The demand for children (the number of children that a couple desires) is also the outcome of complex calculations. Economists have predictably focused on the net contributions of children to the income and material welfare of the family. In verylow-income communities, children typically become contributors to the economic welfare of the family at a very young age. Small children care for younger siblings, thereby releasing their mothers to work either in the fields or in shops. Often, very small children also assist in the herding of small animals and in the care of kitchen gardens. In addition, children provide parents with economic security in their old age. As average incomes and aspirations rise, parents typically seek to have fewer children and to provide these children with more and better education. Labor market demands and the cultural values of higher-income communities stress education as a requisite of social success. Therefore, as incomes rise, families tend to have fewer children but to invest much more in the nurturing and education of each child. The demand for children is also affected by the costs of providing daughters with dowries and wedding celebrations.

The ability of a couple to achieve its desired family size depends in part on access to contraception. The decision to control fertility is affected by a very complex set of customs and interpersonal forces. Cultural norms that value large families make the limitation of fertility a very difficult choice for many couples living in traditional societies. The social status of the couple and its autonomy relative to mothers-in-law and other members of the extended family, clan, or community influence the choices that are made. The research literature has focused on the impact that formal education has on the decision-making autonomy of women concerning contraception and fertility choices. The literature posits that women who are better educated are not only more knowledgeable about the available options for limiting fertility, but also better equipped to negotiate these subjects with husbands and extended families. The impact of educational status on the openness of communication between husband and wife has received particular attention.

A second approach to the organization of discussions of the determinants of fertility has relied on a framework based on macro-sociological theories. Researchers have argued that the average educational attainment of members of a community, and the values and aspirations that emerge as a result, affect desired family size and access to contraception. These researchers have suggested that more-educated communities value smaller, higher-quality families. They have further argued that communities that have adopted modern values are more supportive of decisions to limit fertility.


Empirical research into the relationship between education and fertility has drawn varied conclusions. At the most aggregate level–comparisons of countries–the conclusion is fairly consistent: countries in which women are better educated typically have smaller families and lower rates of population growth. However, when efforts are made to examine the relationship between education and fertility at the level of the household, the findings become more ambiguous. The World Fertility Survey and the Demographic and Health Surveys (large-scale international surveys of the characteristics and behavior of individual households) have revealed that cultural norms play a significant role in mediating the impact of education on fertility. The inverse relationship between female education and fertility cannot be found in nearly half of the fifty countries that the two surveys have covered. The failures have been most notable in the Middle East, where Islamic cultural values appear to collide with efforts to limit fertility, and in sub-Saharan Africa, where education levels are often very low. A common generalization arising from research based on these surveys is that the education of females does not affect fertility until an average of four or five years of schooling is provided to most girls.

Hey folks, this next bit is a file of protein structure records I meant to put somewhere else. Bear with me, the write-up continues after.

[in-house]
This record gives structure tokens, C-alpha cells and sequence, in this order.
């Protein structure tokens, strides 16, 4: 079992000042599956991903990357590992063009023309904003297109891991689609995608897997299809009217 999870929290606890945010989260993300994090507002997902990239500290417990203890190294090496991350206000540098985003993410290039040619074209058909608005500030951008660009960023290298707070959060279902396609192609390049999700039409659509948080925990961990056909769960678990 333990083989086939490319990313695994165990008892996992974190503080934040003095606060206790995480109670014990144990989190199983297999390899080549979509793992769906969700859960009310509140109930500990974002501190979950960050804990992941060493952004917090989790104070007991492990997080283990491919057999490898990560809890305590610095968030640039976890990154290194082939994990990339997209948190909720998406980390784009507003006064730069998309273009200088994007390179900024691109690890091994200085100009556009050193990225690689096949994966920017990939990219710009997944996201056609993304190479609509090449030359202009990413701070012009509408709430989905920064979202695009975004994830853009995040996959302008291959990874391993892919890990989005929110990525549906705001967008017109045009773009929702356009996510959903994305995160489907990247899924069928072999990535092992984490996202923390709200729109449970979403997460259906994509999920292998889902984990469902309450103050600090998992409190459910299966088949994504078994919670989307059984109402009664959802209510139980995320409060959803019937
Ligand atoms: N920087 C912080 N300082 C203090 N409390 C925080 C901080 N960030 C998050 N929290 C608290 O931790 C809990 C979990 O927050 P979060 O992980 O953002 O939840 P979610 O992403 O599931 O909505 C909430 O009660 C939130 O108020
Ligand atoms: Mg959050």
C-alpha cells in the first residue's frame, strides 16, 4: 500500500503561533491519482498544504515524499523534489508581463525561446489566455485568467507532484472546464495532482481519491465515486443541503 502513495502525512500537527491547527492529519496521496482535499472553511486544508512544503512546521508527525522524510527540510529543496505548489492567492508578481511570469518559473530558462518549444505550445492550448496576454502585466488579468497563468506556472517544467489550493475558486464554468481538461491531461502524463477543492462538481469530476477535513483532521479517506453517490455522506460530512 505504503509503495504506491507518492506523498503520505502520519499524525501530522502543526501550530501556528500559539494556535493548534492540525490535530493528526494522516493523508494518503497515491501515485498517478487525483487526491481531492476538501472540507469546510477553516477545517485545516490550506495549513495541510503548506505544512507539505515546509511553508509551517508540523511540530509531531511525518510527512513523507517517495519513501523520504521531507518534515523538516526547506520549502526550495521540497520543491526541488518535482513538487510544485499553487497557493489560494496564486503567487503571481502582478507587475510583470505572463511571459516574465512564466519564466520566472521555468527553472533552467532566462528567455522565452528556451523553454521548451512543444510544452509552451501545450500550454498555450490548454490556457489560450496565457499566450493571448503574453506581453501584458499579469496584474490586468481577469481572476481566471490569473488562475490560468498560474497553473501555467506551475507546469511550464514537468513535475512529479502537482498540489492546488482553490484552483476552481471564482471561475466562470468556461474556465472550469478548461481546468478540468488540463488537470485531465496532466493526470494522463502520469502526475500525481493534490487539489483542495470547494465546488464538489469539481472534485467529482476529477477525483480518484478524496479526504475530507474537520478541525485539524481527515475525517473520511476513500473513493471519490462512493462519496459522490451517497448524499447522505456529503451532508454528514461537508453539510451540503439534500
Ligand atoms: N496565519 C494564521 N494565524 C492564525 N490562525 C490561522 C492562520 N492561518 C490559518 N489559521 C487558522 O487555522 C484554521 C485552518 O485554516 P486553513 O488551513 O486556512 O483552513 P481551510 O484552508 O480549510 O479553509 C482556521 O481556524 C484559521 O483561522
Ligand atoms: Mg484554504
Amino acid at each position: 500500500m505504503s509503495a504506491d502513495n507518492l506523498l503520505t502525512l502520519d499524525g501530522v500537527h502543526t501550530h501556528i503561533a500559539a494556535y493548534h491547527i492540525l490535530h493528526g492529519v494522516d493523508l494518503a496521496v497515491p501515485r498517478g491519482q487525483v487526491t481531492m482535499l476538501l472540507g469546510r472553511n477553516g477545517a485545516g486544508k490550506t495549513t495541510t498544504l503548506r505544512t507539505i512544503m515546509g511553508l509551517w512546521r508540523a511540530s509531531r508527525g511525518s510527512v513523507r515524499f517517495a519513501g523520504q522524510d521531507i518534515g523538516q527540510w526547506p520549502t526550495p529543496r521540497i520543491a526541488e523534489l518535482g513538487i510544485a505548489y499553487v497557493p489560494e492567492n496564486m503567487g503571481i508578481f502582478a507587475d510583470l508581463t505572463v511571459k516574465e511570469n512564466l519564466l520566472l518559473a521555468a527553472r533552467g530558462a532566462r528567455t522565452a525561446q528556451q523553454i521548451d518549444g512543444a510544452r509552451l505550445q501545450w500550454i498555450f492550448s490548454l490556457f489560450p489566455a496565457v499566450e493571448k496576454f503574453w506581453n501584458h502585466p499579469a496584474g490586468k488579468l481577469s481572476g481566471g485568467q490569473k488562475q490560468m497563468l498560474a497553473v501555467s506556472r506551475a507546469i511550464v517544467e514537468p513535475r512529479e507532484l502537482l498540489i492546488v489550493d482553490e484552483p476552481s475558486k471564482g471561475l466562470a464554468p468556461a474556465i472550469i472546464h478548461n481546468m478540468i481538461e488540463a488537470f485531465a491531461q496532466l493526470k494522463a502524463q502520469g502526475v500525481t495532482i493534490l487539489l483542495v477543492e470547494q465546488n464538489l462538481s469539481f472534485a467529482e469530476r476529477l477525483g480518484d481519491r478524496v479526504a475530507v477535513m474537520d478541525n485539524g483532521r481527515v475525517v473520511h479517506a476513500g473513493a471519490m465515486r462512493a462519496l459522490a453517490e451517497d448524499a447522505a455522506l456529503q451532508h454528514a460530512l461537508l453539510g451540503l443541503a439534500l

Quantitative research into the relationship between education and fertility has focused primarily on the relationship between girls' schooling and achieved family size. Efforts to examine simultaneously the impact of boys' education on fertility suggest that perhaps a third of the effect of education on family size operates through boys' education.

The extensive research literature on female education and fertility has been undertaken primarily in order to document the likely effect of additional investments in the education of girls on the rate of population growth. The literature has grown enormously since the mid-1970s. The complexity of the forces that determine desired and actual family size has grown more apparent as a result of this research. However, until a more powerful way of organizing and interpreting the facts can be developed, it will remain impossible to predict with reasonable accuracy the impact of improvements in girls' education on fertility, family size, or population growth. Nonetheless, the contributions that education makes to the economic productivity and the quality of life for both individual women and their families argue persuasively for investing in the education of girls.


BLEDSOE, CAROLINE H.; CASTERLINE, JOHN B.; JOHNSON-KUHN, JENNIFER A.; and HAAGA, JOHN G. 1999. Critical Perspectives on Schooling and Fertility in the Developing World. Washington, DC: National Academy Press.

COCHRANE, SUSAN H. 1979. Fertility and Education: What Do We Really Know? Baltimore: Johns Hopkins University Press.

JEJEEBHOY, SHIREEN J. 1995. Women's Education, Autonomy and Reproductive Behavior. Oxford: Clarendon Press.

POPULATION REFERENCE BUREAU. 2001. 2001 World Population Data Sheet. Washington, DC: Population Reference Bureau.